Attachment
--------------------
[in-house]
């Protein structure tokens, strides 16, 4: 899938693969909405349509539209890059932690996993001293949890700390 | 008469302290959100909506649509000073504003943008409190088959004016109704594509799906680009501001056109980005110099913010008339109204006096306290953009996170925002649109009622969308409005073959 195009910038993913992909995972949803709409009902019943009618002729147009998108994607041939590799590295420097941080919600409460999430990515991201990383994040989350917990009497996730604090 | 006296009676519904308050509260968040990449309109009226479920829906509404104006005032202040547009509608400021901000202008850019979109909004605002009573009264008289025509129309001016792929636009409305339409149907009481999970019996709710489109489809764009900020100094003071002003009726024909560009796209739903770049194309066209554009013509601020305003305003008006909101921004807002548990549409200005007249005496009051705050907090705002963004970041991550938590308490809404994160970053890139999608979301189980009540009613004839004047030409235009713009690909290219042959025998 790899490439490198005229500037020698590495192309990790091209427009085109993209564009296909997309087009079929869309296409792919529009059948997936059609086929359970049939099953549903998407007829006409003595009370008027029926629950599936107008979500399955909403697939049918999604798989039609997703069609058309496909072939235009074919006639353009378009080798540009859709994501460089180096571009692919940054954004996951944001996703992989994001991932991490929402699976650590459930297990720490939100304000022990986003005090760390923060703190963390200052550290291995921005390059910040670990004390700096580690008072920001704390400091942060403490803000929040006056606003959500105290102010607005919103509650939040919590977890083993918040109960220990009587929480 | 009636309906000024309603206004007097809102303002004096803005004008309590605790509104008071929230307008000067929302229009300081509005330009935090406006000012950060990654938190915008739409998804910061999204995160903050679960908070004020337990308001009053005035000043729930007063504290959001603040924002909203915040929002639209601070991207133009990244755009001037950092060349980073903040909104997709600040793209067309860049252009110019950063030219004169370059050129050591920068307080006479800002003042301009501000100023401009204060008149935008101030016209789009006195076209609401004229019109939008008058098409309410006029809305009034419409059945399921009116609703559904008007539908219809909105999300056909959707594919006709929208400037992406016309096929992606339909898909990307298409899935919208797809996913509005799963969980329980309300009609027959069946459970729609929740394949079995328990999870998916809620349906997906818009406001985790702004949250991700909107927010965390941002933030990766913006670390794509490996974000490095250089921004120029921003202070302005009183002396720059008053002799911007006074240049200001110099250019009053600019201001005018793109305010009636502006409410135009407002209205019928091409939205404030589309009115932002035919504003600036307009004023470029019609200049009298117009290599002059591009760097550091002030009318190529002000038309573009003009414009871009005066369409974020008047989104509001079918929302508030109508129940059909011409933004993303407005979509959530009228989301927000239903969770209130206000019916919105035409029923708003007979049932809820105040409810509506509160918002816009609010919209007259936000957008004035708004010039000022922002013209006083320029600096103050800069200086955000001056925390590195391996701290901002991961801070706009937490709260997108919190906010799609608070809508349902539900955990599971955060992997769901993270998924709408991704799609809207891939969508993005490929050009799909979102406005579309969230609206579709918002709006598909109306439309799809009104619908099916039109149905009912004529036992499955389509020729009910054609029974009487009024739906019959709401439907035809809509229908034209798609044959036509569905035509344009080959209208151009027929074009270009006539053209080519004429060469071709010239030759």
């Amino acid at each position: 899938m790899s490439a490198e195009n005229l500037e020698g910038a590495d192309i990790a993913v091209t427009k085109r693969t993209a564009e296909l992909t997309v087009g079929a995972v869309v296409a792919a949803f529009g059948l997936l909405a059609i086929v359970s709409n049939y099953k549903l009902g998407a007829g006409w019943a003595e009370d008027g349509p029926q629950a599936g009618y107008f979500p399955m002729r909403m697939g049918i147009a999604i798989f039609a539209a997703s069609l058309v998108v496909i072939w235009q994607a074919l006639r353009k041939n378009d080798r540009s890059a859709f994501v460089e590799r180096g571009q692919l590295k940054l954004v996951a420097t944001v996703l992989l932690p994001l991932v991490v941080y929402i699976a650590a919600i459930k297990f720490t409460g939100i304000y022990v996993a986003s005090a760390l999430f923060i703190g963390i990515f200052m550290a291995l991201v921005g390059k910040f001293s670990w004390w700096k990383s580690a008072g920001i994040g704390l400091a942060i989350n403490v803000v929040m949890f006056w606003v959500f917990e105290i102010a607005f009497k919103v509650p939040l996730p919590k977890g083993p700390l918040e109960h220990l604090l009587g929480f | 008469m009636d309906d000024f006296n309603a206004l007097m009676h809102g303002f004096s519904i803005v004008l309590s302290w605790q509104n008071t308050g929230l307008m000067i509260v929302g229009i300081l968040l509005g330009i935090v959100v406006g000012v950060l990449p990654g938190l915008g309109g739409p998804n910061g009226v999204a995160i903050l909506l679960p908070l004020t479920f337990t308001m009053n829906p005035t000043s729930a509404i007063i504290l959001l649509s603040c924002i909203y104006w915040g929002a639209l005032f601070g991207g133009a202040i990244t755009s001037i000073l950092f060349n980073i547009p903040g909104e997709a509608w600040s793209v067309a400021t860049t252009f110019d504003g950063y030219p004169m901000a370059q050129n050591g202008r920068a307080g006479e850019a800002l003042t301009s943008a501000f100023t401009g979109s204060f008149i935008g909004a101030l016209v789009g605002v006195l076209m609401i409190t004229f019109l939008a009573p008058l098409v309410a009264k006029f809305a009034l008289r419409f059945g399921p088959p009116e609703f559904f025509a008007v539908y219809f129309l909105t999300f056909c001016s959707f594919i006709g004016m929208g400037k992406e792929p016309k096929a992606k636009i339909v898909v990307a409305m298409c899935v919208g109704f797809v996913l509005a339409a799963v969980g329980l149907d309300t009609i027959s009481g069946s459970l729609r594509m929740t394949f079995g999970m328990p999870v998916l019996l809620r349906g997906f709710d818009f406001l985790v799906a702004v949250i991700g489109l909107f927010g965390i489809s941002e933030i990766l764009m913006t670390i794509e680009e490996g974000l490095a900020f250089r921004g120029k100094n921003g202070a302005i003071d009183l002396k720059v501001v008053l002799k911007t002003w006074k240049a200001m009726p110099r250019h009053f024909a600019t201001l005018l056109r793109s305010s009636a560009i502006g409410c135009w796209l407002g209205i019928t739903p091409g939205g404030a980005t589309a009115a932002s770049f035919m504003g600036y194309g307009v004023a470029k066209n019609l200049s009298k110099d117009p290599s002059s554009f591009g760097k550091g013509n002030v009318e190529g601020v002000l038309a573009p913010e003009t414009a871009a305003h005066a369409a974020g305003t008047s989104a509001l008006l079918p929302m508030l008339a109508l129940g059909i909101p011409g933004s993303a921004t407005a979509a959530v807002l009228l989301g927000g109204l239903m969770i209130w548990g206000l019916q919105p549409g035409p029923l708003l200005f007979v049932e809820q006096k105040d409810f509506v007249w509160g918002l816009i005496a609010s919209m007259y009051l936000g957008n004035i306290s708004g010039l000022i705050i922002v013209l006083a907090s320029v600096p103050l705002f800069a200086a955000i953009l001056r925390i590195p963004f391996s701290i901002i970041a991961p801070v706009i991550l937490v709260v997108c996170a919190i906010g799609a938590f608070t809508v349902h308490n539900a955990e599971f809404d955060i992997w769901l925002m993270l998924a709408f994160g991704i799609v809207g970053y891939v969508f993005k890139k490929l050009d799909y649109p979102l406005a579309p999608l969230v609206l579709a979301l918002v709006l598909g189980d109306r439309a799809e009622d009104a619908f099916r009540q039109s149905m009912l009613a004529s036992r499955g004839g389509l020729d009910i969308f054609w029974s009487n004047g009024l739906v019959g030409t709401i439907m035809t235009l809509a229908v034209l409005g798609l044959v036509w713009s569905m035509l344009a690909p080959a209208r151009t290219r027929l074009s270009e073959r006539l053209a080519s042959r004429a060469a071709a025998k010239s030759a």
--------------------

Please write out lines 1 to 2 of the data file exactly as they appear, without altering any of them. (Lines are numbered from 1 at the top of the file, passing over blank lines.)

[in-house]
């Protein structure tokens, strides 16, 4: 899938693969909405349509539209890059932690996993001293949890700390 | 008469302290959100909506649509000073504003943008409190088959004016109704594509799906680009501001056109980005110099913010008339109204006096306290953009996170925002649109009622969308409005073959 195009910038993913992909995972949803709409009902019943009618002729147009998108994607041939590799590295420097941080919600409460999430990515991201990383994040989350917990009497996730604090 | 006296009676519904308050509260968040990449309109009226479920829906509404104006005032202040547009509608400021901000202008850019979109909004605002009573009264008289025509129309001016792929636009409305339409149907009481999970019996709710489109489809764009900020100094003071002003009726024909560009796209739903770049194309066209554009013509601020305003305003008006909101921004807002548990549409200005007249005496009051705050907090705002963004970041991550938590308490809404994160970053890139999608979301189980009540009613004839004047030409235009713009690909290219042959025998 790899490439490198005229500037020698590495192309990790091209427009085109993209564009296909997309087009079929869309296409792919529009059948997936059609086929359970049939099953549903998407007829006409003595009370008027029926629950599936107008979500399955909403697939049918999604798989039609997703069609058309496909072939235009074919006639353009378009080798540009859709994501460089180096571009692919940054954004996951944001996703992989994001991932991490929402699976650590459930297990720490939100304000022990986003005090760390923060703190963390200052550290291995921005390059910040670990004390700096580690008072920001704390400091942060403490803000929040006056606003959500105290102010607005919103509650939040919590977890083993918040109960220990009587929480 | 009636309906000024309603206004007097809102303002004096803005004008309590605790509104008071929230307008000067929302229009300081509005330009935090406006000012950060990654938190915008739409998804910061999204995160903050679960908070004020337990308001009053005035000043729930007063504290959001603040924002909203915040929002639209601070991207133009990244755009001037950092060349980073903040909104997709600040793209067309860049252009110019950063030219004169370059050129050591920068307080006479800002003042301009501000100023401009204060008149935008101030016209789009006195076209609401004229019109939008008058098409309410006029809305009034419409059945399921009116609703559904008007539908219809909105999300056909959707594919006709929208400037992406016309096929992606339909898909990307298409899935919208797809996913509005799963969980329980309300009609027959069946459970729609929740394949079995328990999870998916809620349906997906818009406001985790702004949250991700909107927010965390941002933030990766913006670390794509490996974000490095250089921004120029921003202070302005009183002396720059008053002799911007006074240049200001110099250019009053600019201001005018793109305010009636502006409410135009407002209205019928091409939205404030589309009115932002035919504003600036307009004023470029019609200049009298117009290599002059591009760097550091002030009318190529002000038309573009003009414009871009005066369409974020008047989104509001079918929302508030109508129940059909011409933004993303407005979509959530009228989301927000239903969770209130206000019916919105035409029923708003007979049932809820105040409810509506509160918002816009609010919209007259936000957008004035708004010039000022922002013209006083320029600096103050800069200086955000001056925390590195391996701290901002991961801070706009937490709260997108919190906010799609608070809508349902539900955990599971955060992997769901993270998924709408991704799609809207891939969508993005490929050009799909979102406005579309969230609206579709918002709006598909109306439309799809009104619908099916039109149905009912004529036992499955389509020729009910054609029974009487009024739906019959709401439907035809809509229908034209798609044959036509569905035509344009080959209208151009027929074009270009006539053209080519004429060469071709010239030759």